Sunday, October 23, 2005

Musing Pictures: MirrorMask

I saw MirrorMask in the middle of last week with my close friend and collaborator, Josh. In our conversation about the film on the way back from the theater, Josh said something that struck me as particularly apt and true. I paraphrase: "It was an art film that had no bones about being an art film -- it set out to achieve something, and it achieved it".

MirrorMask, the tale of a young girl who encounters a strange, dream-like adventure when her mother falls ill, has been compared to other young-girl-on-a-dream-mission stories like "The Wizard of Oz". Unlike that 1939 film, MirrorMask does not play to the typical mainstream. It takes the age-old motto, "there's no place like home", and begins pondering whose home that refers to -- is it my home? your home? Is one home better than another?

But the art and artistry of MirrorMask is in its visual tapestry, which is mostly righ out of the crazy mind of graphic artist and co-creator, Dave McKean.

An aside on digital effects: There is a huge quest underway in the filmmaking world to create digital effects that are more realistic than anything that came before them. In an article I read recently, the folks who created that fabulous character, Gollum, in Peter Jackson's "The Lord of the Rings" trillogy, talk all about one-upping themselves with his upcoming "King Kong" remake. It's all about crisp clarity, about "every hair on Kong's back", about every eyelash being absolutely lucid.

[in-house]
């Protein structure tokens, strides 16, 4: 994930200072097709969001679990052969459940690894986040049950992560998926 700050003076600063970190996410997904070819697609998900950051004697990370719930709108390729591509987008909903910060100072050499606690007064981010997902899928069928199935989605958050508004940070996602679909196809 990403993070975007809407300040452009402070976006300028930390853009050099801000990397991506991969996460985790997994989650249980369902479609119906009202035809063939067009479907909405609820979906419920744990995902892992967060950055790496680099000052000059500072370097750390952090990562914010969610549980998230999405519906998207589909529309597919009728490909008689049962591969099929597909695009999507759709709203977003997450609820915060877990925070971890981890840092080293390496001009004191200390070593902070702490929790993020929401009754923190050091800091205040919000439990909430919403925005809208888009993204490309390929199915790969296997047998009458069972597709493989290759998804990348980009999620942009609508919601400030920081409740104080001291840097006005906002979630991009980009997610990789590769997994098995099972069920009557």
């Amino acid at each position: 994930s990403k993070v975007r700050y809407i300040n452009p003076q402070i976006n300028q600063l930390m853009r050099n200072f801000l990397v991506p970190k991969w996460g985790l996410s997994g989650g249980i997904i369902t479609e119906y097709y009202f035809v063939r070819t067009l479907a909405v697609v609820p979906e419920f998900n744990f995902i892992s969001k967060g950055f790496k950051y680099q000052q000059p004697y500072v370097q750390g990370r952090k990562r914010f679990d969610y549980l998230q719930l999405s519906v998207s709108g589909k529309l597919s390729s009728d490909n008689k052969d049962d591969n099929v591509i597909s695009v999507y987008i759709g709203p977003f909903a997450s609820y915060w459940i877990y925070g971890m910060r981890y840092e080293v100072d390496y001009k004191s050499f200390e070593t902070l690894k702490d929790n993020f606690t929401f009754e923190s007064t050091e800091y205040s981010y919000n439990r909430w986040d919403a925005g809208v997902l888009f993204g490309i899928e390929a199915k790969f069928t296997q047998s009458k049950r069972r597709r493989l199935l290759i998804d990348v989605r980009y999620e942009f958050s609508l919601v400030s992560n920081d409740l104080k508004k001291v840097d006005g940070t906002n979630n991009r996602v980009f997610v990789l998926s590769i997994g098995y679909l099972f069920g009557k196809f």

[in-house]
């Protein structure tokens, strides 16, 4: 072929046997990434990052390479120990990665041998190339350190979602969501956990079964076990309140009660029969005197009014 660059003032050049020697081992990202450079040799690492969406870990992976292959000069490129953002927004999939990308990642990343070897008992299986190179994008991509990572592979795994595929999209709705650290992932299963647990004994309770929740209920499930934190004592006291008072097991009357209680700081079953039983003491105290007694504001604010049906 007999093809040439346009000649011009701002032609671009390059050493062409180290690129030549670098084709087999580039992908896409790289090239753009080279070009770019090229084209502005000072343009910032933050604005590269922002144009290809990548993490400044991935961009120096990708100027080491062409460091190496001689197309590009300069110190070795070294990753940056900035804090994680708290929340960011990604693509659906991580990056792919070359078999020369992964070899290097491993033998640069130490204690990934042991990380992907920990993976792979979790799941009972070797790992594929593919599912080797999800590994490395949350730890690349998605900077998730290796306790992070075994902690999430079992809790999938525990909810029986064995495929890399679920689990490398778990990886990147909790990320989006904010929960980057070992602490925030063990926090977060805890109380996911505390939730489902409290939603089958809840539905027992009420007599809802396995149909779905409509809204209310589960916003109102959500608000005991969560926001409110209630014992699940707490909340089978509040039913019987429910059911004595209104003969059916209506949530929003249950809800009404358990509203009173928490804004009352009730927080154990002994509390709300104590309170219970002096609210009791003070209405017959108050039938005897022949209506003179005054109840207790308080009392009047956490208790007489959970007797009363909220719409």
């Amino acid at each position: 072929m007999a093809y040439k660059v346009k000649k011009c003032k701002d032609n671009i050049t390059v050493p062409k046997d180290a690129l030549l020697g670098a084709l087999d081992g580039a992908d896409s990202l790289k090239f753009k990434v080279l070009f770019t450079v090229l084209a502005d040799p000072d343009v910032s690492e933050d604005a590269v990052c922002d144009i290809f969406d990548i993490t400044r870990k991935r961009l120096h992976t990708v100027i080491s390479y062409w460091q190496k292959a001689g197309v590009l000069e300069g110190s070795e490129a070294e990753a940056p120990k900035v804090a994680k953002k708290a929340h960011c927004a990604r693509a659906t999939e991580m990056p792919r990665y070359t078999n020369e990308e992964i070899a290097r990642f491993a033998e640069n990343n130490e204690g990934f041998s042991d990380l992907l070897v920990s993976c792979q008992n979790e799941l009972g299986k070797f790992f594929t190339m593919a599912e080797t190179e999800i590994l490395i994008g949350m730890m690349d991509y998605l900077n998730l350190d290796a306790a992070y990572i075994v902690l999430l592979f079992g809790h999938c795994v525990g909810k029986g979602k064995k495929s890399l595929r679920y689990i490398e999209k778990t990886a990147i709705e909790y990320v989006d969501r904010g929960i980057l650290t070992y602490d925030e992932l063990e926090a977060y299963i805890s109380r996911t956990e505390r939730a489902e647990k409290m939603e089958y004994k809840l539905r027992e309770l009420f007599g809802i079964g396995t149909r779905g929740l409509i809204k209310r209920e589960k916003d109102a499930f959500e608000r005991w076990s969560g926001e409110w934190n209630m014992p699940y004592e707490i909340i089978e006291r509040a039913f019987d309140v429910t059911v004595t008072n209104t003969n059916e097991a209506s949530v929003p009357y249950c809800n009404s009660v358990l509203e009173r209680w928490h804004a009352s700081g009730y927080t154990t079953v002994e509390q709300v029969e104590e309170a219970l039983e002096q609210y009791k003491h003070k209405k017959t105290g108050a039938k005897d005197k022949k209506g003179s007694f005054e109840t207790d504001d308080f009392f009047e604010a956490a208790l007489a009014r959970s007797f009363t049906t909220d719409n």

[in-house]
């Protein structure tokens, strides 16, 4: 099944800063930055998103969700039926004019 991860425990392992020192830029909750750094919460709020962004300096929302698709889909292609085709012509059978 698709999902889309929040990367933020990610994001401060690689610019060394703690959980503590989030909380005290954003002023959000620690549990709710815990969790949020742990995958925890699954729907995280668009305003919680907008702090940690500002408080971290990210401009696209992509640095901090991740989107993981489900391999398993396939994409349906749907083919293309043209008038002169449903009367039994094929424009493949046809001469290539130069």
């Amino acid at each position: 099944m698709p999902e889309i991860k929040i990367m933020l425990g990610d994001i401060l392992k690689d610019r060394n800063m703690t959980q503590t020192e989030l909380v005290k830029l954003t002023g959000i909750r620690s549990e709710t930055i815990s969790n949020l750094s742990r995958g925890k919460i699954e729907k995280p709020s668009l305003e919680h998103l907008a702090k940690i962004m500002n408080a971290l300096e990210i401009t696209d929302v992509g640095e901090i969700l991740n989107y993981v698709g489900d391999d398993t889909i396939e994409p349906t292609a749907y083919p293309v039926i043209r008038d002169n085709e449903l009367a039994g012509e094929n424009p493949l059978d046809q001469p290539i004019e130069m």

And there is why so much of MirrorMask struck me as so fascinating. MirrorMask's images are not crisp. There are layers, hints, as if each frame is its own graphic design. The actors interact in a CGI landscape that includes hand drawings and various other forms of animation interweaving and overlapping. It is a film that attempts to make graphic art move.

If you go to see this film expecting a straightforward, easy-to-follow story, you'll get more out of it by closing your eyes -- the visuals, which we usually rely on to understand the films we see, are so far from what we are used to that they can become very hard to follow. The narrative itself is fairly straightforward, but to really appreciate the film, I think you have to accept that the narrative isn't so significant. The point of this film is hidden somewhere among the drawings, paintings, renderings and animations that dance on the screen.

But this is why, when it comes down to it, I don't feel that MirrorMask is a fully successful film. There is a lot to be said for art films, but for an art film to be a narrative art film (as opposed to a purely experimental art film), it needs to work with its audience in mind. Films like "Memento" or "Close Encounters of the Third Kind", both of which I see as intentional works of art, were both made with a clear eye to the mainstream audience. experimental art films like Andy Warhol's "Sleep" (it's about eight hours long. Go guess what it's about.) are clearly meant to be concept-pieces (And I think even Warhol would have been really creeped out if there were millions of people flocking to theaters to see this film...) MirrorMask falls in between, somehow. It tells a mainstream story, but uses a technique that is not refined for storytelling in this way. Although I enjoyed the film a good bit, I would have had a much easier time recommending it if it were more 'crisply' visual -- if the images were clearer than they are.


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